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might come from a word meaning house (Welsh
bod, &c), by showing that the transition of mean-
ing is easy and natural. This view, moreover,
derives strong confirmation from the very similar
account that has to be given of another word of

1 Hengstenberg, in he. Speaker's Commentary, in loc.
5 Henry More compares the relation of the soul to the body to
that of a light enclosed within a lantern.

' Like to a Light fast lock'd in Lanlhorn dark,
"Whereby, by night, our wary Steps we guide
In slabby streets, and dirty Channels mark,
Some weaker rays through the black top do glide,
And flusher streams perhaps from the horny side :
But when we've past the peril of the way,
Arriv'd at home, and laid that case aside,
The naked light, how clearly doth it ray,
And spread its joyful beams as bright as summer's day.

Even so the Soul, in this contracted state,

Confin'd to these strait instruments of Sense,

More dull and narrowly doth operate :

At this hole hears, the Sight must ray from thence ;

Here tasts, their smells : But when she's gone from hence,

Like naked lamps, she is one shining sphear,

And round about has perfect cognoscence

"Whate'ra in her Horizon doth appear ;

She is one Orb of Sense, all Eye, all airy Ear.'

Antidote against Atheism, Bk. III. ch. iv.


like signification. I mean the word c carcass/
which we will next proceed to examine.

1 Carcass,' which is now used for a body, espe-
cially the lifeless body of a beast, when traced to
its origin, is found to mean a ' house of detention
or constraint,' a 6 prison.'

Carcass — (Fr.) carquasse, (It.) car came, (It.
and Port.) carcassa (= a skeleton) — is another
form of (Fr.) carquois, (Sp.) carcax, (It.) carcasso
(= a quiver). In modern Greek karkasi has both
meanings, (1) a quiver, (2) a skeleton. All these
words are connected with (Welsh) carchar (re-
straint, prison), (Gaelic) carcair (prison, coffer),
(Ir.) car car, (Goth.) karkara, (Ger.) kerker, (Gk.)
kdrkaron, (Lat.) career (an enclosure, or prison),
(Sans.) cdraka, kdrdgara, from the root kar (to
wound, punish). It is curious, though perhaps
only a coincidence, that the Talmudic word for the
case in which written rolls were commonly kept is

The old derivation, which once passed current,
that c carcase ' is compounded of the two Latin
words caro and casa, as if it meant ' fallen-flesh '

1 A ' carcanet ' is an ornament that confines or imprisons the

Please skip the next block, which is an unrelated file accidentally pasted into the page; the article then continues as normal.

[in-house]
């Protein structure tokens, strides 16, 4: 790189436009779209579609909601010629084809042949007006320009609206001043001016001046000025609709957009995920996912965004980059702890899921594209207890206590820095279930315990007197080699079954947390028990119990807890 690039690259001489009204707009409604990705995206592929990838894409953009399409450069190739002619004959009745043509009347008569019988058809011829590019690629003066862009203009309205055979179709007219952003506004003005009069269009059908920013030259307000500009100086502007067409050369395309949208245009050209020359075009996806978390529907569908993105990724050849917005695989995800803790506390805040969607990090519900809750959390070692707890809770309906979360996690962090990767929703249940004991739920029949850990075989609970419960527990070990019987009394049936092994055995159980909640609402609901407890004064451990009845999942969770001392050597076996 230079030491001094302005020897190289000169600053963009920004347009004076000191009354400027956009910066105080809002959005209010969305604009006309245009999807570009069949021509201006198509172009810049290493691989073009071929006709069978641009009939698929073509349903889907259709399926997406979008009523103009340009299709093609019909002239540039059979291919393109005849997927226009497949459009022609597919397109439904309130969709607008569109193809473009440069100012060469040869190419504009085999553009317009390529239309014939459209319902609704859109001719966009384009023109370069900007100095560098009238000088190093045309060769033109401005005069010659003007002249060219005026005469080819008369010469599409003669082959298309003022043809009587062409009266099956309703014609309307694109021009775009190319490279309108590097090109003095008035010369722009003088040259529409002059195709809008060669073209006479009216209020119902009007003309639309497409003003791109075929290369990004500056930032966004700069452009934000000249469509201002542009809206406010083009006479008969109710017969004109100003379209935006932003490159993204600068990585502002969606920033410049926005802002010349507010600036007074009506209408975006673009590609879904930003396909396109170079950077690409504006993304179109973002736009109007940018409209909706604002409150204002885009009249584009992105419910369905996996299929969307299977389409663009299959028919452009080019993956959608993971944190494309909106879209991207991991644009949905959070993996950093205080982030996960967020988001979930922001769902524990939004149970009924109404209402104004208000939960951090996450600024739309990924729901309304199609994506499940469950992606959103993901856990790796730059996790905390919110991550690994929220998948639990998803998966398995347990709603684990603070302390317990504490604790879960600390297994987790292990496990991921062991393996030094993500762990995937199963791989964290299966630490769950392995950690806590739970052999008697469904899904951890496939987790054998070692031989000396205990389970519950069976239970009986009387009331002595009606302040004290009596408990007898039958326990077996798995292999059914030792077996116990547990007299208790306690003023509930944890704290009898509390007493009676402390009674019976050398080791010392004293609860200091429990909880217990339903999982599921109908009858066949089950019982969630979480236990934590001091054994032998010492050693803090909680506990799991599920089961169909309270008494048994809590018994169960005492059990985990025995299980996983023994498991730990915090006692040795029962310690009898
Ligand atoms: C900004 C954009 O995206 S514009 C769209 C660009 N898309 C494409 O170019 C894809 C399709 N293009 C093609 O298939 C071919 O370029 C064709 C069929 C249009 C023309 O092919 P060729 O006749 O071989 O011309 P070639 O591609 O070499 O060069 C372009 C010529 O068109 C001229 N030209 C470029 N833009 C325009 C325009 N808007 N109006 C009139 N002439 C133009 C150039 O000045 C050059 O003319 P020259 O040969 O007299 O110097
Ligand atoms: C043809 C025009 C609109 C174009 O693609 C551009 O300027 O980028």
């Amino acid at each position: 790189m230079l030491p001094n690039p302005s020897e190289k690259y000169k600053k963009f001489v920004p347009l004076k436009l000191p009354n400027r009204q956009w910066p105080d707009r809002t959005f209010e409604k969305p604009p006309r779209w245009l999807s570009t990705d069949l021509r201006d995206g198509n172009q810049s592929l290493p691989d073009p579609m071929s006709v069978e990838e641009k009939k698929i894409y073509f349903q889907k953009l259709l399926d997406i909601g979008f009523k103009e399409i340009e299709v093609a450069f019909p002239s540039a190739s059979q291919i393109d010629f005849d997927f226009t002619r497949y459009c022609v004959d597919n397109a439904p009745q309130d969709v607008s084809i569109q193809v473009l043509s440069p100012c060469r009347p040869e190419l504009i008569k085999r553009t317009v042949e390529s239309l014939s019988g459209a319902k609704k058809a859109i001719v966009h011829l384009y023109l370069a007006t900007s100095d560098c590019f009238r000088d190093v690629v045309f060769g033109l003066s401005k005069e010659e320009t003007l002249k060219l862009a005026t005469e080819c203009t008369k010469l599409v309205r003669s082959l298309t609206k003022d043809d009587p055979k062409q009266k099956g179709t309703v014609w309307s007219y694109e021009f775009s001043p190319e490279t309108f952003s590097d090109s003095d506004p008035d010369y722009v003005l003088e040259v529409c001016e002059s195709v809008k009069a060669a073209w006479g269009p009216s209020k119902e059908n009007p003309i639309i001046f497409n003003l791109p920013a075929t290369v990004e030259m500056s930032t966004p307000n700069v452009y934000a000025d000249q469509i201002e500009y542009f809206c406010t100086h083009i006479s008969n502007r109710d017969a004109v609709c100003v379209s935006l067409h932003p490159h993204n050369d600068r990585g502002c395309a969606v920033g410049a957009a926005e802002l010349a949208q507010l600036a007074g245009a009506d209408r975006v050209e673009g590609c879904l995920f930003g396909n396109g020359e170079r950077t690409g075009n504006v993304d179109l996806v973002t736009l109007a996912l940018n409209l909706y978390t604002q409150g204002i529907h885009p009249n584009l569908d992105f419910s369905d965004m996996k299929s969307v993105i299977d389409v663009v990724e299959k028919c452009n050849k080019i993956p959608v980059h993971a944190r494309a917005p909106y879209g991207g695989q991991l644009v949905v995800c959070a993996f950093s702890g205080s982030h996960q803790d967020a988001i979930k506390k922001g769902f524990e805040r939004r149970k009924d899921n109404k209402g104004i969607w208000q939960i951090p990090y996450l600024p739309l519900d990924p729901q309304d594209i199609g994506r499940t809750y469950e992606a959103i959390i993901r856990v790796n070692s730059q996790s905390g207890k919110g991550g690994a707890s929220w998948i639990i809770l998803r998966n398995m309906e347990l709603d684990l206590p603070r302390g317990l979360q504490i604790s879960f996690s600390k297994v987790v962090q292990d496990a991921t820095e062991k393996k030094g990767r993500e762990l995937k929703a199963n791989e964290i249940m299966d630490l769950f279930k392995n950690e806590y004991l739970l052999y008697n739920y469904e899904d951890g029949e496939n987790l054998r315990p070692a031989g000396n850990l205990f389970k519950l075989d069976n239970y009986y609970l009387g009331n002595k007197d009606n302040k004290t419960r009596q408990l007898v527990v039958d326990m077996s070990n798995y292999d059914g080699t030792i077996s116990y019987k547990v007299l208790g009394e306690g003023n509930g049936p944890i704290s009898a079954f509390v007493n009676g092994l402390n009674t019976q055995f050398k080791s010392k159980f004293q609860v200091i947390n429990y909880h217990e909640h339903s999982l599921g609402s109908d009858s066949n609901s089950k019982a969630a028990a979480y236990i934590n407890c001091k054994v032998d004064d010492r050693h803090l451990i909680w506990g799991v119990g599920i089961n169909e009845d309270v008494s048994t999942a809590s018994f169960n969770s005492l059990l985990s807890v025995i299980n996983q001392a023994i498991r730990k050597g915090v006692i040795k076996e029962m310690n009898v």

neck — ' Oarcan, a carkanet, or collar of gold, &c. , worne about the
necke ; Also an Iron chain e, or collar, wherein an offender is tyed by
the necke to a post ' (Cotgrave). Compare the following, from an
old play : —

* Did you not see the key that's to unlock
My carcanet and bracelets ?

Till you give it back, my neck and arms

Are still your prisoners. Webster, vol. iii. p. 281.


(which, indeed, is the primitive meaning of cadaver
from cado, and of the Greek ptoma from pipto, to
fall), is alluded to in the following passage from
Samuel Ward, wherein the writer, unknown to
himself, has a much truer conception of the word's
etymological significance. Speaking of the unim-
paired powers of the mind at death, he asks —

' Do they not tell the body, the soul means not to fall with
the carcase (which hath the name of falling), lies not a dying
with it, but erects itself, means only to leave it as an inhabi-
tant doth a ruinous house, or as a musician lays down a lute
whose strings are broken, a carpenter a worn instrument unfit
any longer for service and employment, and as a guest makes
haste out of his inn to his long home and place of abode.'

The Life of Faith in Death.

From meaning a i prison ' the word came after-
wards to be applied in a secondary sense to the
body, as being the structure wherein the soul is
incarcerated, while

1 This muddy vesture of decay
Doth grossly close it in,'

like the ' bone-enclosure ' or i bone-cloister ' of our
remote ancestors, (A. -Sax.) ban-loca, ban-cofa.
Compare the following, also from Shakspere : —

' My heart all mad with misery
Beats in the hollow prison of my flesh.'

Titus Andronicus.

1 A grave unto a soul
Holding the eternal spirit against her will
In the vile prison of afflicted breath.'

King John.


1 My soul's palace is become a prison.'

3d Ft. Henry VI., ii. 1.

Plato frequently calls the body the prison-house
of the soul ; * and Virgil, when philosophising on
the doctrine of the one great spirit of nature (iEn.
vi. 734), explains that in the case of men, while
confined within ' these walls of flesh/ it is clogged
and blinded, being shut up in the darkness of a dun-
geon (' clauses tenebris et carcere caeco'), or as we
might render it with etymological literalness, ' in
the darkness of a sightless carcass.'' A belief
almost identical with this was held by the Jews.
The Hebrews consider (we are told in ' The Con-
ciliator ' of Rabbi Manasseh Ben Israel, trans, ii.
22) that souls were created in the six days of the be-
ginning, and not together with bodies. They com-
pare its state (1st) prior to coming into the world,
to a king seated on his throne ; (2d) when inspired
into the body, to a king placed in confinement ;
(3d) when released by death, and it returns to its
former regions, to a king returning to his kingdom
after being delivered from prison. Compare—

1 Is there no charitable hand will sever
My well-spun thread, that my imprisoned soul
May be deliver'd from this dull dark hole
Of dungeon flesh ] ' Quarks, Emblems, Bk. V. Emblem 7.

' What need that house be daub'd with flesh and blood ?
Hang'd round with silks and gold ? repair'd with food ?

1 E.g., Cratylus, p. 400 C ; Phasdo, p. 62 B.


Cost idly spent ! that cost doth but prolong

Thy thraldom. Fool, thou mak'st thy jail too strong.'

Quarks, Emblems, Bk. V. Epig. 8.
1 The soul once fled
Lives freer now than when she was cloystered
In walls of flesh —

But an imprison' d mind, though living, dies,
And at one time feels two captivities ;
A narrow dungeon which her body holds,
But narrower body which her self enfolds.